I've devoted months now to the study of book publicity, its highs and lows. The entire purpose of this endeavor was to demystify the process, to let it become less frightening. And mostly that's worked. But I'm happy to report that there are still a few things about the launch process that came as a complete shock. They are:
- I'm so tired of me. My book is getting amazing blog coverage, with Q&As, interviews, reviews, giveaways and recipes! Yet every one of those requires me to write a Q&A, guest post, recipe, or at least a witty aside. By now I've written about what my family eats for dinner, why I try to limit sugar, which luxury item I'd most like to have with me on a nuclear submarine, how I felt the day I was dumped by my first fiction agent and why there's so much friction between working moms and stay-at-home moms. It's hard to make a cup of coffee without trying to think of how it might possibly be configured into a guest post. I'm so flattered by the opportunity, yet so tired of talking about myself.
- After Julia's Child received good trade reviews, freelance publicists solicited me. And that even an audio book narrator dropped me a line, hoping I'd keep her in mind if the book went to audio.
- Even with glowing trade reviews and a history of living there, I got shut out of doing a bookstore event in New York City. Bookstores all over New England said "yes please!" But New York said "fuggetaboutit." A publicist gently explained to me just how few bookstores are really left in New York. "They only want celebrities. And I don't mean celebrity authors. Actual celebrities."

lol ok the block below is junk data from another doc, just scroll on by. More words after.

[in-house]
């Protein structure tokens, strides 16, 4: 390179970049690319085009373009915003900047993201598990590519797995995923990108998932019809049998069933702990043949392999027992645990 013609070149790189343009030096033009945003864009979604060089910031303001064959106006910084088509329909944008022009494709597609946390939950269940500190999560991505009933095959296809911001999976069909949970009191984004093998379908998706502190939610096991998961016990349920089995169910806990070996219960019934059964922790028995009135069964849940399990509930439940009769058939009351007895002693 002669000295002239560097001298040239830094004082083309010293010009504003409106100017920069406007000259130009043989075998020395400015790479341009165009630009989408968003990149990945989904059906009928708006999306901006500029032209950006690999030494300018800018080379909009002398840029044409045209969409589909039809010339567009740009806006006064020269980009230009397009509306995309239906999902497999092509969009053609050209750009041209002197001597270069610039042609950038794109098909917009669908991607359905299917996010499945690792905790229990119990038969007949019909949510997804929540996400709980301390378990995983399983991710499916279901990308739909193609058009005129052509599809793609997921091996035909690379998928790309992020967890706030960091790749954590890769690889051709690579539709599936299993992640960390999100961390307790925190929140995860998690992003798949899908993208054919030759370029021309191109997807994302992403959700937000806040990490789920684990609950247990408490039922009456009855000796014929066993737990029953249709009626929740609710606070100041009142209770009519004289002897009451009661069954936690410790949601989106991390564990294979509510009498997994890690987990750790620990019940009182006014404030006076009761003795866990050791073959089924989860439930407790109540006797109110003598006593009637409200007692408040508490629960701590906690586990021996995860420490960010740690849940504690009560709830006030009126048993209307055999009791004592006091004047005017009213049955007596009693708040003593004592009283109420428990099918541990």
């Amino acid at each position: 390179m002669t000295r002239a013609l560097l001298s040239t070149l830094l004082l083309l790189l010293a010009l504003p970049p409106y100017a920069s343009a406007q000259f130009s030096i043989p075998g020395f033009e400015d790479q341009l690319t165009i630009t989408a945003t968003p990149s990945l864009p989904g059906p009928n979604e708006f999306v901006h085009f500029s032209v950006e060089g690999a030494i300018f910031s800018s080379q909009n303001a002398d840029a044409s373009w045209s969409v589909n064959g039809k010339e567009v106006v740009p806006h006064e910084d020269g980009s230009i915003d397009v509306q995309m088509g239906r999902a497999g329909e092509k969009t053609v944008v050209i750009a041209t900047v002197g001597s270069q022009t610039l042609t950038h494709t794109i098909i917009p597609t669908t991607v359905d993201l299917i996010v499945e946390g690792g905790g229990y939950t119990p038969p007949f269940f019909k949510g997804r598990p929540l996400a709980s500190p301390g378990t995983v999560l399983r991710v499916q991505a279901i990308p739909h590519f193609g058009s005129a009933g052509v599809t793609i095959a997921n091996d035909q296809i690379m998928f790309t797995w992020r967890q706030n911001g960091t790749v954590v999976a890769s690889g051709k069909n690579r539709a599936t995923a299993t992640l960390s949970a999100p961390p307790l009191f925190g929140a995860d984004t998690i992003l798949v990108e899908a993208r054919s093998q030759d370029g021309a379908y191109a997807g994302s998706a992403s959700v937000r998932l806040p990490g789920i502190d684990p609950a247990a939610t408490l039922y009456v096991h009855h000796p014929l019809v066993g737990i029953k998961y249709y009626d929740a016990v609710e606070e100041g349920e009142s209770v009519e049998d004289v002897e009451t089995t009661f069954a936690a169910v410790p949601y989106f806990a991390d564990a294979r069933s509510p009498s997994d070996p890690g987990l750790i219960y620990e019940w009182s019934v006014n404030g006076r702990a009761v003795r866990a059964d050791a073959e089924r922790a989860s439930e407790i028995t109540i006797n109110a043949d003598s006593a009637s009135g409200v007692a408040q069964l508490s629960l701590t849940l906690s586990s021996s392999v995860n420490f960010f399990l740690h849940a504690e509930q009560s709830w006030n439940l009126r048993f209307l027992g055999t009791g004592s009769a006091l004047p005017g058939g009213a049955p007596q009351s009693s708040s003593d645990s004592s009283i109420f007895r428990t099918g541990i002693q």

- The number of people who show up at your bookstore events shall be inversely related to the number of hours you drove to get there.
- Every email I've written this month seems to consist of me either A) asking someone to do something on my behalf or B) thanking someone for doing something on my behalf. Next month I plan to not ask anyone for anything, even a cut of meat at the butcher's counter.
- I didn't know how easy it would be to make progress on another novel. I thought this month would be disastrous for adding words to a new WIP, but it's not. Working on a new story has been such an escape from the daily grind of pushing Julia's Child out into the world. All I want to do is hole up with the new book, with its fresh themes and issues.
- I'm afraid not to follow you. So many of my new twitter followers @Julias__Child are lovely book bloggers who are currently reviewing me, that it's hard to keep track. So I'm following everybody who does not reference sexual favors in his/her twitter bio. I nearly followed--and I'm not even kidding--a twitter account devoted to the promotion of grapeseed oil.
- I feel like a spammer. I never wanted to be one of those people whose twitter feed and facebook stream were filled with reviews and giveaways of her own book. Here's the problem: book publicity is an exchange of services. Up and coming book bloggers need authors to help them spread the word. So it feels rude not to RT reviews / giveaways / Q&As that these sites produce. Seriously, what's the solution here?